New Comprehensive Critical Limb Ischemia Program Saves Limbs and Lives

Hospitals are known for teamwork when difficult cases come through the doors. Jerry Gifford, 66, found help at The Christ Hospital that he couldn't find anywhere else.

"Oh man, they're wonderful and I love this hospital. I've been coming here since 2007," said Jerry.

Jerry suffers from the one-two punch of heart disease and diabetes. Both can wreck havoc on blood circulation in the legs and feet. He developed ulcers on his feet, which is common in cases like his. He had constant pain in his legs and his feet felt cold all the time. But what Jerry fears the most is amputation.

"I was scared to death about losing my feet, my toes or my legs," he said.

The likelihood of amputation for Jerry has gone way down for patients in our new program, which offers an innovative approach to circulation problems.

JD Corl, MD, leads the team involved in the Comprehensive Critical Ischemia Program

"These patients with critical ischemia have severe pain in their legs and wounds on their feet. These wounds simply will not heal without adequate blood flow," said Dr. Corl.

Dr. Corl and his team restore blood flow by opening blocked arteries in the feet and legs, and use catheters during angioplasty-type techniques. The procedures are technical, slow and often have to be repeated. These are some of the reasons many hospitals don't offer the treatment. Dr. Corl calls the program "a marathon" for the team and the patient.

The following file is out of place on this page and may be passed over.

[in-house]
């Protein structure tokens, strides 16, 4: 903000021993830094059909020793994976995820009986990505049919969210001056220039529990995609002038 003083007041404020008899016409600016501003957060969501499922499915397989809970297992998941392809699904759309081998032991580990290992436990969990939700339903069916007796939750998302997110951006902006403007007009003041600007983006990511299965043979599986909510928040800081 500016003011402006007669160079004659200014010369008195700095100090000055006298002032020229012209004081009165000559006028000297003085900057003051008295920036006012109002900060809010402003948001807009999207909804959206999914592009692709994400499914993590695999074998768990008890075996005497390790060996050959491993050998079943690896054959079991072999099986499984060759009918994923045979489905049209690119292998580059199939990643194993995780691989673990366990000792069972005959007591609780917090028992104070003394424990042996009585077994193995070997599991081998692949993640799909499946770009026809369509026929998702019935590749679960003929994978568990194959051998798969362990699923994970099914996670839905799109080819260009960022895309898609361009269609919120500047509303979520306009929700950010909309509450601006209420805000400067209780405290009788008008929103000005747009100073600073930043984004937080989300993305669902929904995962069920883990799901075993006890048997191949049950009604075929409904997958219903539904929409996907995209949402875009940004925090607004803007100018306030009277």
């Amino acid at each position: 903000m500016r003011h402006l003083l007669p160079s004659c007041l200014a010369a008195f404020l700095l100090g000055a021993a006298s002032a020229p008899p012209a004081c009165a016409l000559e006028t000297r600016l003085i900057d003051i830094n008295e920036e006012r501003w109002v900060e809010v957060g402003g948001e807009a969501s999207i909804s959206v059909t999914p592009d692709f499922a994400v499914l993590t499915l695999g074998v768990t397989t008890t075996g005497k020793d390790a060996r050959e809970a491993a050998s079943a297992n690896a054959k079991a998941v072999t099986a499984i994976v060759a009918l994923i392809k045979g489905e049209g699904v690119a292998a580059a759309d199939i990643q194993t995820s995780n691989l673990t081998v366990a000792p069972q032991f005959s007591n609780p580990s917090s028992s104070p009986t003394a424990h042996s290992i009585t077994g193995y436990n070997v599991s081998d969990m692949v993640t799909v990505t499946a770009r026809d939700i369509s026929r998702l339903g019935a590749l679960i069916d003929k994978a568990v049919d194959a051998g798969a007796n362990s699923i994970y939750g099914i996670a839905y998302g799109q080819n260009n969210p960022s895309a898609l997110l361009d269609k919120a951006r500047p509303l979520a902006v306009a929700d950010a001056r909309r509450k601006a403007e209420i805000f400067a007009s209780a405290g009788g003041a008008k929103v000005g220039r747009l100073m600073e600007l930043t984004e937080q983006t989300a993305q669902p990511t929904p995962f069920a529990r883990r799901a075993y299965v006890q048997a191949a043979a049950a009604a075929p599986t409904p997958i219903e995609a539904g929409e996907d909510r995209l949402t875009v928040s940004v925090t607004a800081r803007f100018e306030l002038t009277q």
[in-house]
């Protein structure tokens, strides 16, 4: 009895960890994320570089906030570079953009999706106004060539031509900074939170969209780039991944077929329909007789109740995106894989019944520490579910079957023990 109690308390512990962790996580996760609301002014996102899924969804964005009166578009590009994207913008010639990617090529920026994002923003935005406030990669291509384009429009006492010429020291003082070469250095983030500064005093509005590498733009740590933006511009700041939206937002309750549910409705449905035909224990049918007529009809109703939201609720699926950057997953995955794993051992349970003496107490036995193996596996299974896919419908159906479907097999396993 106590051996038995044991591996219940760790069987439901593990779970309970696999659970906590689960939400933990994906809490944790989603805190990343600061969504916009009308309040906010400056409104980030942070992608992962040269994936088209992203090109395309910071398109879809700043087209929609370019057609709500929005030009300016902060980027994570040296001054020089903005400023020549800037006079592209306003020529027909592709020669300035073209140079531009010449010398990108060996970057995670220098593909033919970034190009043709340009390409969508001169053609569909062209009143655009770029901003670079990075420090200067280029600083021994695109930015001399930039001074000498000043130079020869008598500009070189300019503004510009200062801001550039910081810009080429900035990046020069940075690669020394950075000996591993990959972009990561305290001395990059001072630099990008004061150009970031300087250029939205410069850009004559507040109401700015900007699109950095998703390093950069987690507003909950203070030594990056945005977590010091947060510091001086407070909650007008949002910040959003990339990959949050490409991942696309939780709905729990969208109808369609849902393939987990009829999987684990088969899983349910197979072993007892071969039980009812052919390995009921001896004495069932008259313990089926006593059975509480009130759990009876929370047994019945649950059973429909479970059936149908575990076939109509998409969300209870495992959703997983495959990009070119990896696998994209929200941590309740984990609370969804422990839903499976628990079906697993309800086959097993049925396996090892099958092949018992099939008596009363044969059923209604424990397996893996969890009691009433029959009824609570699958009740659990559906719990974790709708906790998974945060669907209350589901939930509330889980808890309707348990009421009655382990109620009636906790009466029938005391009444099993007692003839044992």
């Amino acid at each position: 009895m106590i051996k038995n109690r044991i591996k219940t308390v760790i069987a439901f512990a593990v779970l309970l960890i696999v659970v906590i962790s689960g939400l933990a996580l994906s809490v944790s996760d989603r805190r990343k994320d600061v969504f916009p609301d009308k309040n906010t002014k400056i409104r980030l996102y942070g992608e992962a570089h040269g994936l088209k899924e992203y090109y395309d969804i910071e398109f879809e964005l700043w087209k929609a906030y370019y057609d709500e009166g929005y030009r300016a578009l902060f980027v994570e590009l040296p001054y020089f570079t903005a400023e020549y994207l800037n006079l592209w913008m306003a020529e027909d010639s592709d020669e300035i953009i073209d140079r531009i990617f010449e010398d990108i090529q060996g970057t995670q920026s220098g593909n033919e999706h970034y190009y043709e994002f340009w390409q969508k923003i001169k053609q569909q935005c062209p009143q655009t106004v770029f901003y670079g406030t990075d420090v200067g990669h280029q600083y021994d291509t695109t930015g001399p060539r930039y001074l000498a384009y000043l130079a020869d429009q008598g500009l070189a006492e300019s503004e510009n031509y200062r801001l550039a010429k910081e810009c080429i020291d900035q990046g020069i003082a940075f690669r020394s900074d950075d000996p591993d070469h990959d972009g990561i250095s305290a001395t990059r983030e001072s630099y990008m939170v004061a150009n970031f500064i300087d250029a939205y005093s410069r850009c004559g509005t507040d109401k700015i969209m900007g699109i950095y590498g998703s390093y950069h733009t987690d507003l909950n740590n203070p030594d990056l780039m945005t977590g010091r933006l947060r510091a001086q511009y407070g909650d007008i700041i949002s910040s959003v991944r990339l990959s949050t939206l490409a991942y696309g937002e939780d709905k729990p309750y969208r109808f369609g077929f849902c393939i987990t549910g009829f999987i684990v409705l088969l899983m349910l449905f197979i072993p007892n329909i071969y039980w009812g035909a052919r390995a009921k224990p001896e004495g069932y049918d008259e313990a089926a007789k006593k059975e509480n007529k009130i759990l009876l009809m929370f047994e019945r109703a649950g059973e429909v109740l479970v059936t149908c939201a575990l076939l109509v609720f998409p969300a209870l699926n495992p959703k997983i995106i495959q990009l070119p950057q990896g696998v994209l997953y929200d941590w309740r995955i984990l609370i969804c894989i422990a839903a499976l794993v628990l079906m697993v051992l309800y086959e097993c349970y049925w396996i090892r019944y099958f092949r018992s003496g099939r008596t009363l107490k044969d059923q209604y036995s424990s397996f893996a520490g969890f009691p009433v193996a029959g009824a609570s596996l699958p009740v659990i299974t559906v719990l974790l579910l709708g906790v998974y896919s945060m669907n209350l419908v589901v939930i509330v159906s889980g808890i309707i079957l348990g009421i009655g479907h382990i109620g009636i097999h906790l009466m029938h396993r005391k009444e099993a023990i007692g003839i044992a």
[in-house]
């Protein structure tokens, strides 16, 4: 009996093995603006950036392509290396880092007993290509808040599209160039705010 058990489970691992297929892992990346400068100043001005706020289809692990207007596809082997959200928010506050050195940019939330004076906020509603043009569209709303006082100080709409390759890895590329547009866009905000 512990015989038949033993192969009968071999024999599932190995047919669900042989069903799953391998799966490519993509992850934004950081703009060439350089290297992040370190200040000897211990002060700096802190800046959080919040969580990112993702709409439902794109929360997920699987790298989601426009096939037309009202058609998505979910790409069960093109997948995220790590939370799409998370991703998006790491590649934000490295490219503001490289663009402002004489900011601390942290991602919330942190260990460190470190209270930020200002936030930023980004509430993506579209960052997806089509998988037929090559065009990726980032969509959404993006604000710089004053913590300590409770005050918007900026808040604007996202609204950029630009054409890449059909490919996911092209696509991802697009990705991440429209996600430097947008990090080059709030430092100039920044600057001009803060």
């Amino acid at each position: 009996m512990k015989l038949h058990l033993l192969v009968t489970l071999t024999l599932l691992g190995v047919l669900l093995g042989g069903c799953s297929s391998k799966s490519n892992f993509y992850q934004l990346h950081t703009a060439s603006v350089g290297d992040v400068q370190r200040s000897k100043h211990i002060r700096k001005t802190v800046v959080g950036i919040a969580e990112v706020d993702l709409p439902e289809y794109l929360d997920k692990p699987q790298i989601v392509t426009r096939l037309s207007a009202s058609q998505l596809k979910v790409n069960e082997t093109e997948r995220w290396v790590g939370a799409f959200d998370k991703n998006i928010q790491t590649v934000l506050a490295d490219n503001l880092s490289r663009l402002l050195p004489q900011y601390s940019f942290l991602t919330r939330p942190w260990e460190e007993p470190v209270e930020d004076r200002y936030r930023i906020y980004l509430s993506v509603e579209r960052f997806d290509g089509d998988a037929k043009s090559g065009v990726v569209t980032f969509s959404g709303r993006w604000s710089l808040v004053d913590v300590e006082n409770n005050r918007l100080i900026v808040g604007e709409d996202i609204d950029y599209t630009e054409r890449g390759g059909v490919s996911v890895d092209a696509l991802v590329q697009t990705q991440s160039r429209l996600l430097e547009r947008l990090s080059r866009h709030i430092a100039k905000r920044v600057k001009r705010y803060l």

"Amputation is often the treatment and unfortunately about a quarter of these patients will have an amputation in one year without treatment," said Dr. Corl.

Amputation is a short-term fix for patients. Dr. Corl said the quality of life for the patient goes down, the cost of care goes up and mortality goes up, too. "Half of patients who have an amputation will die within year of the surgery," said Dr. Corl.

Jerry may need another procedure to save his feet and legs, but he has also seen improvements. Jerry said his leg pain has decreased and he feels warmth in his feet for the first time in a long time. He also has a future goal.

"I think the good Lord is going to let me get up and one of these days, walk again," he said.

Currently, our program is the only program of its kind in Greater Cincinnati. The team is accepting new patients who would like to be evaluated. Click Comprehensive Critical Ischemia Program to learn more or call 513-557-LIMB (5462). 

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